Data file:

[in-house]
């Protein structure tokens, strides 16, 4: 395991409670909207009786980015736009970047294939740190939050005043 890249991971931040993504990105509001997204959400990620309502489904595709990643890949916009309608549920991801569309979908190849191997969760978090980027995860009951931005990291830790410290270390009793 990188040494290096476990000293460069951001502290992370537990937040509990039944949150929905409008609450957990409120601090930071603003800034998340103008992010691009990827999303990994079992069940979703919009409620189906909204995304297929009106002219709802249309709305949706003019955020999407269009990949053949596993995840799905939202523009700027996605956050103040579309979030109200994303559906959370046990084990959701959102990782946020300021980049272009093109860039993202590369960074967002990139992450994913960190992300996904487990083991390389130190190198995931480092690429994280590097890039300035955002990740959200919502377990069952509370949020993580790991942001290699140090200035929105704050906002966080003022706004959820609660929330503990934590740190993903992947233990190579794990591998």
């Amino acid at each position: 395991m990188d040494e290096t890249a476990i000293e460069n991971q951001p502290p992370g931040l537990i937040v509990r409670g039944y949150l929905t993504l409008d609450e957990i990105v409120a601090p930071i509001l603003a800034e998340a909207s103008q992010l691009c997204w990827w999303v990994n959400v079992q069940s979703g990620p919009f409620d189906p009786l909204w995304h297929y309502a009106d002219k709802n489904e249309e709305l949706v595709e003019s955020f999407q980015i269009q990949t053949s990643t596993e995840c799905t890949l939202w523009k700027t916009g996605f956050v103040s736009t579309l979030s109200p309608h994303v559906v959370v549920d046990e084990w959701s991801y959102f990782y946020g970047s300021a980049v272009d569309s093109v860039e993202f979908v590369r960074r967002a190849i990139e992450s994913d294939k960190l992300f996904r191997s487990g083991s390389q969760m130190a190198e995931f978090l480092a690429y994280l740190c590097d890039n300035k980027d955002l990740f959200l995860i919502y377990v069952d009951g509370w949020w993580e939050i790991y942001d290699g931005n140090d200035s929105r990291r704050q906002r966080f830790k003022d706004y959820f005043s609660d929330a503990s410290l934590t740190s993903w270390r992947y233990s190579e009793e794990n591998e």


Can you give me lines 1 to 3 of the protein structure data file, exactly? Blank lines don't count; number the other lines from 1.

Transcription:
[in-house]
């Protein structure tokens, strides 16, 4: 395991409670909207009786980015736009970047294939740190939050005043 890249991971931040993504990105509001997204959400990620309502489904595709990643890949916009309608549920991801569309979908190849191997969760978090980027995860009951931005990291830790410290270390009793 990188040494290096476990000293460069951001502290992370537990937040509990039944949150929905409008609450957990409120601090930071603003800034998340103008992010691009990827999303990994079992069940979703919009409620189906909204995304297929009106002219709802249309709305949706003019955020999407269009990949053949596993995840799905939202523009700027996605956050103040579309979030109200994303559906959370046990084990959701959102990782946020300021980049272009093109860039993202590369960074967002990139992450994913960190992300996904487990083991390389130190190198995931480092690429994280590097890039300035955002990740959200919502377990069952509370949020993580790991942001290699140090200035929105704050906002966080003022706004959820609660929330503990934590740190993903992947233990190579794990591998």
């Amino acid at each position: 395991m990188d040494e290096t890249a476990i000293e460069n991971q951001p502290p992370g931040l537990i937040v509990r409670g039944y949150l929905t993504l409008d609450e957990i990105v409120a601090p930071i509001l603003a800034e998340a909207s103008q992010l691009c997204w990827w999303v990994n959400v079992q069940s979703g990620p919009f409620d189906p009786l909204w995304h297929y309502a009106d002219k709802n489904e249309e709305l949706v595709e003019s955020f999407q980015i269009q990949t053949s990643t596993e995840c799905t890949l939202w523009k700027t916009g996605f956050v103040s736009t579309l979030s109200p309608h994303v559906v959370v549920d046990e084990w959701s991801y959102f990782y946020g970047s300021a980049v272009d569309s093109v860039e993202f979908v590369r960074r967002a190849i990139e992450s994913d294939k960190l992300f996904r191997s487990g083991s390389q969760m130190a190198e995931f978090l480092a690429y994280l740190c590097d890039n300035k980027d955002l990740f959200l995860i919502y377990v069952d009951g509370w949020w993580e939050i790991y942001d290699g931005n140090d200035s929105r990291r704050q906002r966080f830790k003022d706004y959820f005043s609660d929330a503990s410290l934590t740190s993903w270390r992947y233990s190579e009793e794990n591998e």